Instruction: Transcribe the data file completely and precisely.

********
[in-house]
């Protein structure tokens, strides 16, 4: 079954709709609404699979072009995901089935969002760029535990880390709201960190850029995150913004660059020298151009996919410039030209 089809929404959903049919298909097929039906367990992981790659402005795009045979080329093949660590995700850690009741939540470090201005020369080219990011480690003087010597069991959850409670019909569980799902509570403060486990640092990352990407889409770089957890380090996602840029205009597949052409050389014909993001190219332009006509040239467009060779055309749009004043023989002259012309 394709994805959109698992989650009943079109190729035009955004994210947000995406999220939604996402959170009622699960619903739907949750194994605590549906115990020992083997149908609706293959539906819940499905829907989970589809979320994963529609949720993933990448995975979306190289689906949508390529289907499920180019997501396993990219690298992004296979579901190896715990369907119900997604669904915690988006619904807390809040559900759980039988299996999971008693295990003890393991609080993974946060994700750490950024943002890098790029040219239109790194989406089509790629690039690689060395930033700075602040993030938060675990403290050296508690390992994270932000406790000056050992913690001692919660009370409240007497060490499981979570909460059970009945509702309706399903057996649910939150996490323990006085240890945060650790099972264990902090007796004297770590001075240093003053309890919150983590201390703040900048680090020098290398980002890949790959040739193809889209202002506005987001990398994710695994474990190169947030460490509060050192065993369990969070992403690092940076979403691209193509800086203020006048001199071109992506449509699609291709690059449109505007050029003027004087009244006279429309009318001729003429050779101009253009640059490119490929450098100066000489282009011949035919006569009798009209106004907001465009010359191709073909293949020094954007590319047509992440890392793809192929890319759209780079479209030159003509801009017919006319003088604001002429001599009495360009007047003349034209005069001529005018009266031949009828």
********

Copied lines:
[in-house]
């Protein structure tokens, strides 16, 4: 079954709709609404699979072009995901089935969002760029535990880390709201960190850029995150913004660059020298151009996919410039030209 089809929404959903049919298909097929039906367990992981790659402005795009045979080329093949660590995700850690009741939540470090201005020369080219990011480690003087010597069991959850409670019909569980799902509570403060486990640092990352990407889409770089957890380090996602840029205009597949052409050389014909993001190219332009006509040239467009060779055309749009004043023989002259012309 394709994805959109698992989650009943079109190729035009955004994210947000995406999220939604996402959170009622699960619903739907949750194994605590549906115990020992083997149908609706293959539906819940499905829907989970589809979320994963529609949720993933990448995975979306190289689906949508390529289907499920180019997501396993990219690298992004296979579901190896715990369907119900997604669904915690988006619904807390809040559900759980039988299996999971008693295990003890393991609080993974946060994700750490950024943002890098790029040219239109790194989406089509790629690039690689060395930033700075602040993030938060675990403290050296508690390992994270932000406790000056050992913690001692919660009370409240007497060490499981979570909460059970009945509702309706399903057996649910939150996490323990006085240890945060650790099972264990902090007796004297770590001075240093003053309890919150983590201390703040900048680090020098290398980002890949790959040739193809889209202002506005987001990398994710695994474990190169947030460490509060050192065993369990969070992403690092940076979403691209193509800086203020006048001199071109992506449509699609291709690059449109505007050029003027004087009244006279429309009318001729003429050779101009253009640059490119490929450098100066000489282009011949035919006569009798009209106004907001465009010359191709073909293949020094954007590319047509992440890392793809192929890319759209780079479209030159003509801009017919006319003088604001002429001599009495360009007047003349034209005069001529005018009266031949009828």